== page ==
Auditors say the nation's largest private prison provider has been operating some prisons in Tennessee short-staffed, hasn't send the state some reports and provided others with errors.
The Tennessee comptroller audit Tuesday addressed CoreCivic's lockups. In a three-day-a-month sample between October 2016 and June 2017, auditors found Trousdale Turner Correctional Center and Whiteville Correctional Facility were consistently short-staffed, including fewer than the state-approved number of correctional officers.
State legislators Bo Mitchell and Mike Stewart said the low staffing numbers put the general public at risk.
"You either put corrections officers at risk, you put other inmates who are just trying to serve their time at risk, or you put the general public at risk when they escape," said Mitchell.
The audit says 44 critical Trousdale posts were unstaffed in three different days in three months. Auditors found errors in reports from Trousdale and Hardeman County Correctional Center, while Trousdale didn't provide half the signed shift rosters requested.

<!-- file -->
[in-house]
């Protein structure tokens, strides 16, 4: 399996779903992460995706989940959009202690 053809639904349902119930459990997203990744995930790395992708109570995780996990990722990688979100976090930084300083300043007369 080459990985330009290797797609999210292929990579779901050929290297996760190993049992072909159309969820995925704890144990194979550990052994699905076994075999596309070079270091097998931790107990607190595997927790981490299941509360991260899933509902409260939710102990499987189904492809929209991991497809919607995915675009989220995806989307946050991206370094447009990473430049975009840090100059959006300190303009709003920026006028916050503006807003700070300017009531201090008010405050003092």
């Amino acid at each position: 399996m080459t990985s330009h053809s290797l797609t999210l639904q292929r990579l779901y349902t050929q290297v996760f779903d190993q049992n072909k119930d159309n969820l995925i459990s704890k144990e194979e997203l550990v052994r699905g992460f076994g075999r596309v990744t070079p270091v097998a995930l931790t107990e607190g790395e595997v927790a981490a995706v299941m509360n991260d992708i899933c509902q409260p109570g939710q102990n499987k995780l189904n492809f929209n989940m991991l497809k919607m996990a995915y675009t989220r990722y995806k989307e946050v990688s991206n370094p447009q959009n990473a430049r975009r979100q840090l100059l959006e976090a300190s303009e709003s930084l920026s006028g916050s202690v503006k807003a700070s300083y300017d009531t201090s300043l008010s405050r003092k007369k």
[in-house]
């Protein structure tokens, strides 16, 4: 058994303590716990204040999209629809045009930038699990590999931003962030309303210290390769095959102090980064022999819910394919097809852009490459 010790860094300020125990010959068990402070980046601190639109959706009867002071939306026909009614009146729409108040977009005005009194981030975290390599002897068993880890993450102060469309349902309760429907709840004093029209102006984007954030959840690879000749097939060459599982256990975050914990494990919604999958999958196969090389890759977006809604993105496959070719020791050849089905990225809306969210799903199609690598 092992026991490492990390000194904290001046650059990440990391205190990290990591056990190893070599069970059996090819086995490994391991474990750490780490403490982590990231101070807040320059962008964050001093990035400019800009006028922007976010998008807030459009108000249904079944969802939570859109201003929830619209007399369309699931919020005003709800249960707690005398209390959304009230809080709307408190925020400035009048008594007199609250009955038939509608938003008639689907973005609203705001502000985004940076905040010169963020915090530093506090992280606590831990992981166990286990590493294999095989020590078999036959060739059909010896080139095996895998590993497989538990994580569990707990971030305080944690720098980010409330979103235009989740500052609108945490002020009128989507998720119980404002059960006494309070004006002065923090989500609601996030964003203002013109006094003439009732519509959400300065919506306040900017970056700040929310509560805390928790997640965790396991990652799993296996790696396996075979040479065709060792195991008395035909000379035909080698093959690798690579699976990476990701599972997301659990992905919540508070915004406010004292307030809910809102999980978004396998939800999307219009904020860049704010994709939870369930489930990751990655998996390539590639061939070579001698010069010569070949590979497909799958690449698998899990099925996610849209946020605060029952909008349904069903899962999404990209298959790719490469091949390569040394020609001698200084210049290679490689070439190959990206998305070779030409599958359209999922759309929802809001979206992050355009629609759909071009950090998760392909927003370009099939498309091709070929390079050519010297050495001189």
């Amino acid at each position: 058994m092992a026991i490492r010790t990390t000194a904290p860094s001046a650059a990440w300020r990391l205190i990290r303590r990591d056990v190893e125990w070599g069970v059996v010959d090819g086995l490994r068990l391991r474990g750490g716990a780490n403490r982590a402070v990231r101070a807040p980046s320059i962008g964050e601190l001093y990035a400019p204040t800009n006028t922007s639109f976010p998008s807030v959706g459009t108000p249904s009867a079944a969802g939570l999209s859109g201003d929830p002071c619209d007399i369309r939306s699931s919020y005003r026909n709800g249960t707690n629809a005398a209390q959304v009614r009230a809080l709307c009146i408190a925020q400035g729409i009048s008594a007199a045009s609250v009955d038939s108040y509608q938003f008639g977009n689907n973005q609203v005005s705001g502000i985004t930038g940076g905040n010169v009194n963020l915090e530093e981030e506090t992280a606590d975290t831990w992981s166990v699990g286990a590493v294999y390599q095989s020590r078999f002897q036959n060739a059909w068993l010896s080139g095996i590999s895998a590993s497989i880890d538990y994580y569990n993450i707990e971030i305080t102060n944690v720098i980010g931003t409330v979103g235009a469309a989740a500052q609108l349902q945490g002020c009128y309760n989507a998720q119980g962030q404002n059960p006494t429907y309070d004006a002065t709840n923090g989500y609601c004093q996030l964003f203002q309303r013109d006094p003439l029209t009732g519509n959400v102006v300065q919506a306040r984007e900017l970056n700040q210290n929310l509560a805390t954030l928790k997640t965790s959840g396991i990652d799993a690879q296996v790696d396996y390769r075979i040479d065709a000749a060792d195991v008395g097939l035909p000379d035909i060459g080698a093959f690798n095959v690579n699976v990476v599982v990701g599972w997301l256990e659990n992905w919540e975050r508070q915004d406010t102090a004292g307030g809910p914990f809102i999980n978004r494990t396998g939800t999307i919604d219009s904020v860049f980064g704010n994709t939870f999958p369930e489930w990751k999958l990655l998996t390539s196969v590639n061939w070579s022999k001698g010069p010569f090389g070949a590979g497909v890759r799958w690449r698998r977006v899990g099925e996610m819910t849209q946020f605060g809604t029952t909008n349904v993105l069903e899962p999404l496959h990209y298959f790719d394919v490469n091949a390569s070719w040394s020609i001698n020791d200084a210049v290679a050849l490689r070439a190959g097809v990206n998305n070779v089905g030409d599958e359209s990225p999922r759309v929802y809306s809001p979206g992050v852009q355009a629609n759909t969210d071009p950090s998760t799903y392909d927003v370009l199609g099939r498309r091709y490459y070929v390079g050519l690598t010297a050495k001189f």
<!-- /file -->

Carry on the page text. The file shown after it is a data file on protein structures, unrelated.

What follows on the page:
Mitchell and Stewart said they would not reauthorize the Department of Correction Wednesday at a meeting. The two legislators said they want to have the two facilities investigated.
"This is not mere incompetence, but there's a darker implication which is a deliberate failure to turn over information. So, today we have explosive findings. Clearly we have CoreCivic facilities are a powder keg waiting to explode, potentially endangering the public," said Stewart.
Amanda Gilchrist, spokeswoman for CoreCivic, formerly Corrections Corporation of America, says there's still work to do at the almost-two-year-old Trousdale, but progress has been made.